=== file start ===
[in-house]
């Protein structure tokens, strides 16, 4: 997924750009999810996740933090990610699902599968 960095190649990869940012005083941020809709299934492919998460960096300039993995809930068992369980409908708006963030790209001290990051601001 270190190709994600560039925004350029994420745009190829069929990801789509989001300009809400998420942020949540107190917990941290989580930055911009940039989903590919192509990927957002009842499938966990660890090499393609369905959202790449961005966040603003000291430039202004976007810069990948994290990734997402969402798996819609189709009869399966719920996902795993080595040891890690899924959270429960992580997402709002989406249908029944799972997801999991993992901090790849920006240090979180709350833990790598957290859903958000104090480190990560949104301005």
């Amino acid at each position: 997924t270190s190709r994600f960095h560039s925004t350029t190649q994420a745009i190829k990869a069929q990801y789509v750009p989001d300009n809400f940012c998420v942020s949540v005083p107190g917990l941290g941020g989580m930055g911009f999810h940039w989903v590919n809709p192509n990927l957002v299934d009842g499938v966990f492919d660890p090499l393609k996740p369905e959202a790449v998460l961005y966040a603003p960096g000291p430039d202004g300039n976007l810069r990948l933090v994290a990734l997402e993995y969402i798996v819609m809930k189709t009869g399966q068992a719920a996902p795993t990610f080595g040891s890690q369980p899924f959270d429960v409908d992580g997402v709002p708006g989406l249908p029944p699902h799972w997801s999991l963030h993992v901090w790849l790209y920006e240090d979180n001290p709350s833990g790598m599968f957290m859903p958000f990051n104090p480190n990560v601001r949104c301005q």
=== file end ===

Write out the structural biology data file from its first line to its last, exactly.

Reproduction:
[in-house]
């Protein structure tokens, strides 16, 4: 997924750009999810996740933090990610699902599968 960095190649990869940012005083941020809709299934492919998460960096300039993995809930068992369980409908708006963030790209001290990051601001 270190190709994600560039925004350029994420745009190829069929990801789509989001300009809400998420942020949540107190917990941290989580930055911009940039989903590919192509990927957002009842499938966990660890090499393609369905959202790449961005966040603003000291430039202004976007810069990948994290990734997402969402798996819609189709009869399966719920996902795993080595040891890690899924959270429960992580997402709002989406249908029944799972997801999991993992901090790849920006240090979180709350833990790598957290859903958000104090480190990560949104301005």
């Amino acid at each position: 997924t270190s190709r994600f960095h560039s925004t350029t190649q994420a745009i190829k990869a069929q990801y789509v750009p989001d300009n809400f940012c998420v942020s949540v005083p107190g917990l941290g941020g989580m930055g911009f999810h940039w989903v590919n809709p192509n990927l957002v299934d009842g499938v966990f492919d660890p090499l393609k996740p369905e959202a790449v998460l961005y966040a603003p960096g000291p430039d202004g300039n976007l810069r990948l933090v994290a990734l997402e993995y969402i798996v819609m809930k189709t009869g399966q068992a719920a996902p795993t990610f080595g040891s890690q369980p899924f959270d429960v409908d992580g997402v709002p708006g989406l249908p029944p699902h799972w997801s999991l963030h993992v901090w790849l790209y920006e240090d979180n001290p709350s833990g790598m599968f957290m859903p958000f990051n104090p480190n990560v601001r949104c301005q």